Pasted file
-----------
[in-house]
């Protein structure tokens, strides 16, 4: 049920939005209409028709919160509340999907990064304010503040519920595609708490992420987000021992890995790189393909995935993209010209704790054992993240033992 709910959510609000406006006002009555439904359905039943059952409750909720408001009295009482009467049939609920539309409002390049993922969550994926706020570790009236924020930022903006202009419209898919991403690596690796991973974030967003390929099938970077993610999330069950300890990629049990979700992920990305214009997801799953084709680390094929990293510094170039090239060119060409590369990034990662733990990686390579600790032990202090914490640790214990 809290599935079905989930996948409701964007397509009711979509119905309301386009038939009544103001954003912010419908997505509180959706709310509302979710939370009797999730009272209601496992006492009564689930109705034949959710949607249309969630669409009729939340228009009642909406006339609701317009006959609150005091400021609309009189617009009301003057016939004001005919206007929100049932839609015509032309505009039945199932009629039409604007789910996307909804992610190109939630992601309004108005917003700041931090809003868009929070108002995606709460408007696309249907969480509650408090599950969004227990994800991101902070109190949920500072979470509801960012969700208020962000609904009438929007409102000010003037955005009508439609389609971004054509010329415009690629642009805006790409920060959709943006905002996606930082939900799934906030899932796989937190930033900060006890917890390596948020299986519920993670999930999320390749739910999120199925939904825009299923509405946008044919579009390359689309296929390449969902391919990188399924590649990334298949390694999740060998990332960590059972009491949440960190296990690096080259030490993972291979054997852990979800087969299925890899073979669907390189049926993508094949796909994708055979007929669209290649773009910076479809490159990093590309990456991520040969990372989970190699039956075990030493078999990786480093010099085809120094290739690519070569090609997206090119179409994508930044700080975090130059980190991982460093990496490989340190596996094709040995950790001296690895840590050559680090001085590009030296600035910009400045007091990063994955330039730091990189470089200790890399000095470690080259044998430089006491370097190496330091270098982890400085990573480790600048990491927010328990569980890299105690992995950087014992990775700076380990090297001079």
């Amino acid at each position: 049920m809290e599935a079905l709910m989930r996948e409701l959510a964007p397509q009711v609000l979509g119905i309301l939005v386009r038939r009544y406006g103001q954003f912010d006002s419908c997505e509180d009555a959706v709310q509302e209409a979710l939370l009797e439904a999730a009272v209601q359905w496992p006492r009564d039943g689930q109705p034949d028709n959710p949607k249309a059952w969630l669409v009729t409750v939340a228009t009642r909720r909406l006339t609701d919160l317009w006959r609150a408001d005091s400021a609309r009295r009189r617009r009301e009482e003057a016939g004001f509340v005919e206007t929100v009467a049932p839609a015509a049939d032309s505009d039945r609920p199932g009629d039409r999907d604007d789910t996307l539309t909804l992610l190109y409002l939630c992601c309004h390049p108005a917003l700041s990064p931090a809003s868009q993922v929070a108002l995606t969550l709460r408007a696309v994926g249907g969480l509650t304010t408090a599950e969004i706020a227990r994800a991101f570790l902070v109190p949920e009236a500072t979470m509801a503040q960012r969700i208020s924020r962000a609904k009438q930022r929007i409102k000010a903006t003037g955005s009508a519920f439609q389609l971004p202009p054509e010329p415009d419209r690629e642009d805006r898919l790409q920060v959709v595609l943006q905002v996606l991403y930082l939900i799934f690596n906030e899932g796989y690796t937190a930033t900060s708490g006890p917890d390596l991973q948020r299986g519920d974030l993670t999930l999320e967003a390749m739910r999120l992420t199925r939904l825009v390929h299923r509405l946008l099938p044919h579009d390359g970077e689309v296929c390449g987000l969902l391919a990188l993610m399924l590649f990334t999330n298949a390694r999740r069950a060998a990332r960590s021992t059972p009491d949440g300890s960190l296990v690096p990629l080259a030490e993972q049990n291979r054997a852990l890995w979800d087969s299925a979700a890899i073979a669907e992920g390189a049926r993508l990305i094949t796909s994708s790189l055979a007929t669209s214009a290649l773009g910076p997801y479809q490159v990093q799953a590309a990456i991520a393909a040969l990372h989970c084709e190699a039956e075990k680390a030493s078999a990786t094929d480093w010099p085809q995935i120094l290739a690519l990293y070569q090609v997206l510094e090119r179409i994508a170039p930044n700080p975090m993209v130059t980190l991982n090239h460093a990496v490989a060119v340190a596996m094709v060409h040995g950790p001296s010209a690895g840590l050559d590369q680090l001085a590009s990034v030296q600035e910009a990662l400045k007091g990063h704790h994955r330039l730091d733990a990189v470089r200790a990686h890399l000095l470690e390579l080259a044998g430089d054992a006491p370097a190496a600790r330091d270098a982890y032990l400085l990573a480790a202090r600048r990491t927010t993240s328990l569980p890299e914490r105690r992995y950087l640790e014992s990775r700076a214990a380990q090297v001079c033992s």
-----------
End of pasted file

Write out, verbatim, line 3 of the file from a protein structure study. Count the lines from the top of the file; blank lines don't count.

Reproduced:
């Amino acid at each position: 049920m809290e599935a079905l709910m989930r996948e409701l959510a964007p397509q009711v609000l979509g119905i309301l939005v386009r038939r009544y406006g103001q954003f912010d006002s419908c997505e509180d009555a959706v709310q509302e209409a979710l939370l009797e439904a999730a009272v209601q359905w496992p006492r009564d039943g689930q109705p034949d028709n959710p949607k249309a059952w969630l669409v009729t409750v939340a228009t009642r909720r909406l006339t609701d919160l317009w006959r609150a408001d005091s400021a609309r009295r009189r617009r009301e009482e003057a016939g004001f509340v005919e206007t929100v009467a049932p839609a015509a049939d032309s505009d039945r609920p199932g009629d039409r999907d604007d789910t996307l539309t909804l992610l190109y409002l939630c992601c309004h390049p108005a917003l700041s990064p931090a809003s868009q993922v929070a108002l995606t969550l709460r408007a696309v994926g249907g969480l509650t304010t408090a599950e969004i706020a227990r994800a991101f570790l902070v109190p949920e009236a500072t979470m509801a503040q960012r969700i208020s924020r962000a609904k009438q930022r929007i409102k000010a903006t003037g955005s009508a519920f439609q389609l971004p202009p054509e010329p415009d419209r690629e642009d805006r898919l790409q920060v959709v595609l943006q905002v996606l991403y930082l939900i799934f690596n906030e899932g796989y690796t937190a930033t900060s708490g006890p917890d390596l991973q948020r299986g519920d974030l993670t999930l999320e967003a390749m739910r999120l992420t199925r939904l825009v390929h299923r509405l946008l099938p044919h579009d390359g970077e689309v296929c390449g987000l969902l391919a990188l993610m399924l590649f990334t999330n298949a390694r999740r069950a060998a990332r960590s021992t059972p009491d949440g300890s960190l296990v690096p990629l080259a030490e993972q049990n291979r054997a852990l890995w979800d087969s299925a979700a890899i073979a669907e992920g390189a049926r993508l990305i094949t796909s994708s790189l055979a007929t669209s214009a290649l773009g910076p997801y479809q490159v990093q799953a590309a990456i991520a393909a040969l990372h989970c084709e190699a039956e075990k680390a030493s078999a990786t094929d480093w010099p085809q995935i120094l290739a690519l990293y070569q090609v997206l510094e090119r179409i994508a170039p930044n700080p975090m993209v130059t980190l991982n090239h460093a990496v490989a060119v340190a596996m094709v060409h040995g950790p001296s010209a690895g840590l050559d590369q680090l001085a590009s990034v030296q600035e910009a990662l400045k007091g990063h704790h994955r330039l730091d733990a990189v470089r200790a990686h890399l000095l470690e390579l080259a044998g430089d054992a006491p370097a190496a600790r330091d270098a982890y032990l400085l990573a480790a202090r600048r990491t927010t993240s328990l569980p890299e914490r105690r992995y950087l640790e014992s990775r700076a214990a380990q090297v001079c033992s």